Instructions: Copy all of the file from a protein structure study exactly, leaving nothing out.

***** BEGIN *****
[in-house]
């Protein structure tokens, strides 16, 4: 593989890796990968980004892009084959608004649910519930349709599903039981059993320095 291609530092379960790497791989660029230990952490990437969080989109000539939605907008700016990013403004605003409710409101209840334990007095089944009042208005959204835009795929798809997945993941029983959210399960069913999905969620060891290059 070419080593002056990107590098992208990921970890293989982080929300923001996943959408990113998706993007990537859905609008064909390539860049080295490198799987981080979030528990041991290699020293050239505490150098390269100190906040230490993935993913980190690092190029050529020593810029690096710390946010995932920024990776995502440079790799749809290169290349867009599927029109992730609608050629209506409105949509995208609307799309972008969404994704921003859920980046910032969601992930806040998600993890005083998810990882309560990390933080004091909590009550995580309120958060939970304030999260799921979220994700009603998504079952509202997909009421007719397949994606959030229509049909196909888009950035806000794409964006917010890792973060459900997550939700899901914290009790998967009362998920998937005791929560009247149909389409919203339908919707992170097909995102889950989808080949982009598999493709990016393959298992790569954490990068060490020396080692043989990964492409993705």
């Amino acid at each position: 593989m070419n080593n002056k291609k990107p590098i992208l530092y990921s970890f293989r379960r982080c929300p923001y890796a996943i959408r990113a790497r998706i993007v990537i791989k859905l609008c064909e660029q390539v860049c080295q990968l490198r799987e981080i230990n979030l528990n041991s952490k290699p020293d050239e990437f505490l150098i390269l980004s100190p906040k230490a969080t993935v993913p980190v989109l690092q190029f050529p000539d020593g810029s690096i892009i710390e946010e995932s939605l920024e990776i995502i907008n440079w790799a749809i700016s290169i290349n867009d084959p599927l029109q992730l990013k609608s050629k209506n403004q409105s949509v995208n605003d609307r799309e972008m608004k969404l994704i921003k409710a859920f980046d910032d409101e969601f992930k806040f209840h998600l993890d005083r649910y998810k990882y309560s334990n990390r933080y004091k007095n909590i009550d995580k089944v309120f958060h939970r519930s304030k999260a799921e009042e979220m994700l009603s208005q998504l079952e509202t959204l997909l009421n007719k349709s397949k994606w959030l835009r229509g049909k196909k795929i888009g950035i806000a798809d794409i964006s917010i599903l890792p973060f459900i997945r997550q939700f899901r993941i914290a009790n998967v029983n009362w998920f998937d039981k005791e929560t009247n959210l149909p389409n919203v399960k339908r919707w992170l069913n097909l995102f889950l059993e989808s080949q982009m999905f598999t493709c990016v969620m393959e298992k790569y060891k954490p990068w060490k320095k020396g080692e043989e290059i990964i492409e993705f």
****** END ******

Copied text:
[in-house]
């Protein structure tokens, strides 16, 4: 593989890796990968980004892009084959608004649910519930349709599903039981059993320095 291609530092379960790497791989660029230990952490990437969080989109000539939605907008700016990013403004605003409710409101209840334990007095089944009042208005959204835009795929798809997945993941029983959210399960069913999905969620060891290059 070419080593002056990107590098992208990921970890293989982080929300923001996943959408990113998706993007990537859905609008064909390539860049080295490198799987981080979030528990041991290699020293050239505490150098390269100190906040230490993935993913980190690092190029050529020593810029690096710390946010995932920024990776995502440079790799749809290169290349867009599927029109992730609608050629209506409105949509995208609307799309972008969404994704921003859920980046910032969601992930806040998600993890005083998810990882309560990390933080004091909590009550995580309120958060939970304030999260799921979220994700009603998504079952509202997909009421007719397949994606959030229509049909196909888009950035806000794409964006917010890792973060459900997550939700899901914290009790998967009362998920998937005791929560009247149909389409919203339908919707992170097909995102889950989808080949982009598999493709990016393959298992790569954490990068060490020396080692043989990964492409993705």
């Amino acid at each position: 593989m070419n080593n002056k291609k990107p590098i992208l530092y990921s970890f293989r379960r982080c929300p923001y890796a996943i959408r990113a790497r998706i993007v990537i791989k859905l609008c064909e660029q390539v860049c080295q990968l490198r799987e981080i230990n979030l528990n041991s952490k290699p020293d050239e990437f505490l150098i390269l980004s100190p906040k230490a969080t993935v993913p980190v989109l690092q190029f050529p000539d020593g810029s690096i892009i710390e946010e995932s939605l920024e990776i995502i907008n440079w790799a749809i700016s290169i290349n867009d084959p599927l029109q992730l990013k609608s050629k209506n403004q409105s949509v995208n605003d609307r799309e972008m608004k969404l994704i921003k409710a859920f980046d910032d409101e969601f992930k806040f209840h998600l993890d005083r649910y998810k990882y309560s334990n990390r933080y004091k007095n909590i009550d995580k089944v309120f958060h939970r519930s304030k999260a799921e009042e979220m994700l009603s208005q998504l079952e509202t959204l997909l009421n007719k349709s397949k994606w959030l835009r229509g049909k196909k795929i888009g950035i806000a798809d794409i964006s917010i599903l890792p973060f459900i997945r997550q939700f899901r993941i914290a009790n998967v029983n009362w998920f998937d039981k005791e929560t009247n959210l149909p389409n919203v399960k339908r919707w992170l069913n097909l995102f889950l059993e989808s080949q982009m999905f598999t493709c990016v969620m393959e298992k790569y060891k954490p990068w060490k320095k020396g080692e043989e290059i990964i492409e993705f």